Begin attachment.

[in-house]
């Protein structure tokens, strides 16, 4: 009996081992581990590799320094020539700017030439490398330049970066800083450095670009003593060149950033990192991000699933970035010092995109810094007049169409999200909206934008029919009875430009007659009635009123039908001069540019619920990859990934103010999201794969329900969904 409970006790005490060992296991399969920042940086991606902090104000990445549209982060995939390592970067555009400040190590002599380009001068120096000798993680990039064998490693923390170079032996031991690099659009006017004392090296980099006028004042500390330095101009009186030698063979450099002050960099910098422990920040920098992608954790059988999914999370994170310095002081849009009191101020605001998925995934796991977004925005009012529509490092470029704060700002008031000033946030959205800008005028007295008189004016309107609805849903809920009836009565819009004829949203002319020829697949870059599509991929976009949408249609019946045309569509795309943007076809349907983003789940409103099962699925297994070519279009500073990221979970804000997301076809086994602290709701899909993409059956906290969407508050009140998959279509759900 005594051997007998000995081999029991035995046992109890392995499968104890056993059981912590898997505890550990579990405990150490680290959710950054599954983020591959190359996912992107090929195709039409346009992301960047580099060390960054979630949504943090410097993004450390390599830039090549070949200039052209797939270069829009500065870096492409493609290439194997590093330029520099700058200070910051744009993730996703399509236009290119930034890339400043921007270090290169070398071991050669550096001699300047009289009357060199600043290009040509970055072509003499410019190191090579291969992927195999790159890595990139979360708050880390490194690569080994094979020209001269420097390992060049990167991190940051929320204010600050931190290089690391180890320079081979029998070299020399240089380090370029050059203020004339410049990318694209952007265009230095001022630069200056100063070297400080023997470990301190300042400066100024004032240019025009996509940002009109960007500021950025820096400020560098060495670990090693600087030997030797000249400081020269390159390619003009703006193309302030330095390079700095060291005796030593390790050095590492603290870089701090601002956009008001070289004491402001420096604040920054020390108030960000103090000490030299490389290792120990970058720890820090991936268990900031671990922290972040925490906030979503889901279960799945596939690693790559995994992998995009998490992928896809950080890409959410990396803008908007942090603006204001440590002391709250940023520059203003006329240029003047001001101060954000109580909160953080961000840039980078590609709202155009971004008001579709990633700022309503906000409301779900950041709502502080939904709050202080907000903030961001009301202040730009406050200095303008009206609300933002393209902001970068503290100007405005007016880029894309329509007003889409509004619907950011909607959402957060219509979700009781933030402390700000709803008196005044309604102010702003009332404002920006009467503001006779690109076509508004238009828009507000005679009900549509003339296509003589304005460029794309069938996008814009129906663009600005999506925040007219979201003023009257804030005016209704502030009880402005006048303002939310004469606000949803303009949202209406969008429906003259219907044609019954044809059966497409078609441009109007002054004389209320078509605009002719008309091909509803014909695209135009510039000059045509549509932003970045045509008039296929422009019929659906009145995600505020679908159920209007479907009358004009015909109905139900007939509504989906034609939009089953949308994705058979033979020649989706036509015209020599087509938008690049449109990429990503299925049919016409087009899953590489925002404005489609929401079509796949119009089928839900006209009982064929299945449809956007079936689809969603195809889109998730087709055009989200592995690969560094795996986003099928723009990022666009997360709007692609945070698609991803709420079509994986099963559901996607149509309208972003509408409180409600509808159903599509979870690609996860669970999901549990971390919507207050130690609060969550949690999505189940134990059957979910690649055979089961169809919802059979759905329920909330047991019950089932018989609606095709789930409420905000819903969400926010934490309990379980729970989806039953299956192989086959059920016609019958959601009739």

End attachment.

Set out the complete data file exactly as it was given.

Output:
[in-house]
């Protein structure tokens, strides 16, 4: 009996081992581990590799320094020539700017030439490398330049970066800083450095670009003593060149950033990192991000699933970035010092995109810094007049169409999200909206934008029919009875430009007659009635009123039908001069540019619920990859990934103010999201794969329900969904 409970006790005490060992296991399969920042940086991606902090104000990445549209982060995939390592970067555009400040190590002599380009001068120096000798993680990039064998490693923390170079032996031991690099659009006017004392090296980099006028004042500390330095101009009186030698063979450099002050960099910098422990920040920098992608954790059988999914999370994170310095002081849009009191101020605001998925995934796991977004925005009012529509490092470029704060700002008031000033946030959205800008005028007295008189004016309107609805849903809920009836009565819009004829949203002319020829697949870059599509991929976009949408249609019946045309569509795309943007076809349907983003789940409103099962699925297994070519279009500073990221979970804000997301076809086994602290709701899909993409059956906290969407508050009140998959279509759900 005594051997007998000995081999029991035995046992109890392995499968104890056993059981912590898997505890550990579990405990150490680290959710950054599954983020591959190359996912992107090929195709039409346009992301960047580099060390960054979630949504943090410097993004450390390599830039090549070949200039052209797939270069829009500065870096492409493609290439194997590093330029520099700058200070910051744009993730996703399509236009290119930034890339400043921007270090290169070398071991050669550096001699300047009289009357060199600043290009040509970055072509003499410019190191090579291969992927195999790159890595990139979360708050880390490194690569080994094979020209001269420097390992060049990167991190940051929320204010600050931190290089690391180890320079081979029998070299020399240089380090370029050059203020004339410049990318694209952007265009230095001022630069200056100063070297400080023997470990301190300042400066100024004032240019025009996509940002009109960007500021950025820096400020560098060495670990090693600087030997030797000249400081020269390159390619003009703006193309302030330095390079700095060291005796030593390790050095590492603290870089701090601002956009008001070289004491402001420096604040920054020390108030960000103090000490030299490389290792120990970058720890820090991936268990900031671990922290972040925490906030979503889901279960799945596939690693790559995994992998995009998490992928896809950080890409959410990396803008908007942090603006204001440590002391709250940023520059203003006329240029003047001001101060954000109580909160953080961000840039980078590609709202155009971004008001579709990633700022309503906000409301779900950041709502502080939904709050202080907000903030961001009301202040730009406050200095303008009206609300933002393209902001970068503290100007405005007016880029894309329509007003889409509004619907950011909607959402957060219509979700009781933030402390700000709803008196005044309604102010702003009332404002920006009467503001006779690109076509508004238009828009507000005679009900549509003339296509003589304005460029794309069938996008814009129906663009600005999506925040007219979201003023009257804030005016209704502030009880402005006048303002939310004469606000949803303009949202209406969008429906003259219907044609019954044809059966497409078609441009109007002054004389209320078509605009002719008309091909509803014909695209135009510039000059045509549509932003970045045509008039296929422009019929659906009145995600505020679908159920209007479907009358004009015909109905139900007939509504989906034609939009089953949308994705058979033979020649989706036509015209020599087509938008690049449109990429990503299925049919016409087009899953590489925002404005489609929401079509796949119009089928839900006209009982064929299945449809956007079936689809969603195809889109998730087709055009989200592995690969560094795996986003099928723009990022666009997360709007692609945070698609991803709420079509994986099963559901996607149509309208972003509408409180409600509808159903599509979870690609996860669970999901549990971390919507207050130690609060969550949690999505189940134990059957979910690649055979089961169809919802059979759905329920909330047991019950089932018989609606095709789930409420905000819903969400926010934490309990379980729970989806039953299956192989086959059920016609019958959601009739």